More practical needs, however, may also push Moscow and Beijing to further cooperation and coordination through the SCO. In the last quarter, both Russia and China were faced with new challenges as a medium between the U.S. and its allies on the one hand and the so-called “axis of evil” nations of North Korea and Iran on the other regarding the latter’s moves toward nuclear weapons status, declared or disguised. In both cases, Russia and China had to board the U.S. “boat” – going along with UNSC sanctions against Pyongyang and Tehran, though with considerable efforts to soften the wording – while distancing themselves from Iran and North Korea. The problems and crises, however, are far from over and not without dire consequences for Moscow and Beijing as well as the rest of the world. Faced with a diminishing ability to cope with smaller nuclear countries on their peripheries, it is logical to consolidate existing multilateral security mechanisms such as the SCO and CSTO.

Into a new world of disorder?

For these reasons, and others, including a Russia-bashing trend in the U.S., President Putin seems ready to elevate the strategic relationship with China. In his congratulatory message on the 57th anniversary of the PRC’s founding, Putin noted that “[I]t is important that relations between our countries are confidently developing in the spirit of strategic partnership and allied relations [emphasis added] in the new 21st century.” It is unclear if the Russian presidential press service, which handles Putin’s PR, made a mistake either in the original or the translated version of the presidential message. There has been so far no effort to correct it.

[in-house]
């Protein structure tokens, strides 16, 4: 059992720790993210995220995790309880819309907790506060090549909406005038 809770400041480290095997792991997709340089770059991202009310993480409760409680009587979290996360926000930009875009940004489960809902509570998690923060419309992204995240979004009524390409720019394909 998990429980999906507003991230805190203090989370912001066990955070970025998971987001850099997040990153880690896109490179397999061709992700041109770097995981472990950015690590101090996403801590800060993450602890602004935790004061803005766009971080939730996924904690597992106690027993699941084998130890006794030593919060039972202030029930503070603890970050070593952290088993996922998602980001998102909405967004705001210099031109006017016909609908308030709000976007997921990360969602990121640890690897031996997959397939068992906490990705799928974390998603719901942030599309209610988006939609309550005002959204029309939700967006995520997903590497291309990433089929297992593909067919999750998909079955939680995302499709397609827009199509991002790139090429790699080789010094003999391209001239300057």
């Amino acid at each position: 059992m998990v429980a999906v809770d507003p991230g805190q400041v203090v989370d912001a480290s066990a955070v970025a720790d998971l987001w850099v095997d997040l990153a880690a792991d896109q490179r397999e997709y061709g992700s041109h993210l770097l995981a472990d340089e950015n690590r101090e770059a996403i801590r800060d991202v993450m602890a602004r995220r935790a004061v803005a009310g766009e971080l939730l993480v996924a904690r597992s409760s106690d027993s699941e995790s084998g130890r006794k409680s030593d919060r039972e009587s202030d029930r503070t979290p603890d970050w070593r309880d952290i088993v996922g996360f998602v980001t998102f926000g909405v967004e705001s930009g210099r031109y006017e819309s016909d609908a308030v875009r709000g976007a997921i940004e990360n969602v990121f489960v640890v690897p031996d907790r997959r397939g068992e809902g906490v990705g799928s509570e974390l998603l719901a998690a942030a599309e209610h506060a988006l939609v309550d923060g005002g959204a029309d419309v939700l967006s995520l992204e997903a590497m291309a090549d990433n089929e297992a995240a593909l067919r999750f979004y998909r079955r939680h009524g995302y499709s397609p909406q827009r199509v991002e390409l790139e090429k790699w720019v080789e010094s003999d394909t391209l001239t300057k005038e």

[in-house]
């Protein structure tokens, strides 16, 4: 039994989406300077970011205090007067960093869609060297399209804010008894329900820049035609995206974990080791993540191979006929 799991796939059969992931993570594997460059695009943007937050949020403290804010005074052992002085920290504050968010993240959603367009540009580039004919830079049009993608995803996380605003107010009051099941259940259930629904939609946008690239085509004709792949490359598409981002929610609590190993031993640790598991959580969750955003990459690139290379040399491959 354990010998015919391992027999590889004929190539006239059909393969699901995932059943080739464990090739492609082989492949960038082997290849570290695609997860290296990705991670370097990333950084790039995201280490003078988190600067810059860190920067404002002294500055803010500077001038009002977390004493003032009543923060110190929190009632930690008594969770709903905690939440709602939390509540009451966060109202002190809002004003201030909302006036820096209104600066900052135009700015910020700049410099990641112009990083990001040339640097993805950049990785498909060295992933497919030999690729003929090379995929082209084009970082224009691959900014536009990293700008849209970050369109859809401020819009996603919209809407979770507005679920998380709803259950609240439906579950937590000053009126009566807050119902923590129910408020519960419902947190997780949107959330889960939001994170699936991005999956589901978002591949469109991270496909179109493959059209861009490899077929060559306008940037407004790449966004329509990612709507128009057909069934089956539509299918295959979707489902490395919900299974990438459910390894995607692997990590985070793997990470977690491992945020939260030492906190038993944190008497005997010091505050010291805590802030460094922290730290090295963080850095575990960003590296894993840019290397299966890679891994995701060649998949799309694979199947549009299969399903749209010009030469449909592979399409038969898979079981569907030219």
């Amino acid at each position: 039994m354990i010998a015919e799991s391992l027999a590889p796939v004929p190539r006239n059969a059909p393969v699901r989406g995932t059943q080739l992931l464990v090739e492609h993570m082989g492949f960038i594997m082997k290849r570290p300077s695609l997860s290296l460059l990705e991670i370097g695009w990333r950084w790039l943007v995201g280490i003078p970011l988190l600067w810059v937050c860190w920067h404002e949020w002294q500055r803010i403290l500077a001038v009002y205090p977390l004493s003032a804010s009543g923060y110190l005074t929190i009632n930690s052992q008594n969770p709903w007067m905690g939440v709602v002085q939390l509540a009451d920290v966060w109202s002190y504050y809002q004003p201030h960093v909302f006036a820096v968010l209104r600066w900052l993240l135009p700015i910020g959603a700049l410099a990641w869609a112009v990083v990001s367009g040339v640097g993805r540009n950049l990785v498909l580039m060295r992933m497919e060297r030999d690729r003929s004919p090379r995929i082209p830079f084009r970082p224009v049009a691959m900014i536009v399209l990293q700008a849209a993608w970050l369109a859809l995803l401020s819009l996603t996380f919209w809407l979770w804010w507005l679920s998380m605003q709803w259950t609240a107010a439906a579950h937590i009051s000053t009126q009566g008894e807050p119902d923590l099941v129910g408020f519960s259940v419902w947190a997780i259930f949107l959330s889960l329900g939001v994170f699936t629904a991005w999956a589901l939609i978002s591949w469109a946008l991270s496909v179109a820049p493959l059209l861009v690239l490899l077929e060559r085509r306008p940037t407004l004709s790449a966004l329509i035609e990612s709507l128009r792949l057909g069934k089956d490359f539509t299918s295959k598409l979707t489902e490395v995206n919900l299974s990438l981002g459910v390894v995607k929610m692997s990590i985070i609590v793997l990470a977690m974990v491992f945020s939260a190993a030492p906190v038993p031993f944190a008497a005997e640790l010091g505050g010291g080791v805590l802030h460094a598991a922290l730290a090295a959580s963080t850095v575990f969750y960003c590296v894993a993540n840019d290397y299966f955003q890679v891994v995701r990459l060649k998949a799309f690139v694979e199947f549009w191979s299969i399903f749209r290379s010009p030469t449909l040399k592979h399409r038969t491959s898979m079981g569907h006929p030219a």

Putin’s geopolitical sense was not far from reality. A week after his message to Hu Jintao, North Korea tested a nuclear weapon. Although a flurry of diplomatic efforts including UNSC sanctions (Resolution 1718) brought Pyongyang back to the Six-Party Talks in Beijing on Dec. 18, the six sides failed to make progress toward denuclearization. A day after the fifth round Six-Party Talks in Beijing went into “recess” on Dec. 22, the UNSC passed Resolution No. 1737, which imposes sanctions against Iran, whose angry rhetoric was directed as much at Russia and China for failing to veto the U.S.-sponsored resolution. It looks like both sanctions would be too little and too late to reverse the wave of nuclear proliferation, as various neighbors of Iran and North Korea had indicated their interest in developing their own “peaceful” nuclear capabilities.

As the calendar turns to 2007, the world according to Moscow and Beijing is moving toward chaos and crises. Despite their newly acquired national power, both Russia and China face a harsh geostrategic, and perhaps historical, fact of life: the declining ability and authority of the U.S. in the eyes of both its friends and foes is not only undesirable but also dangerous.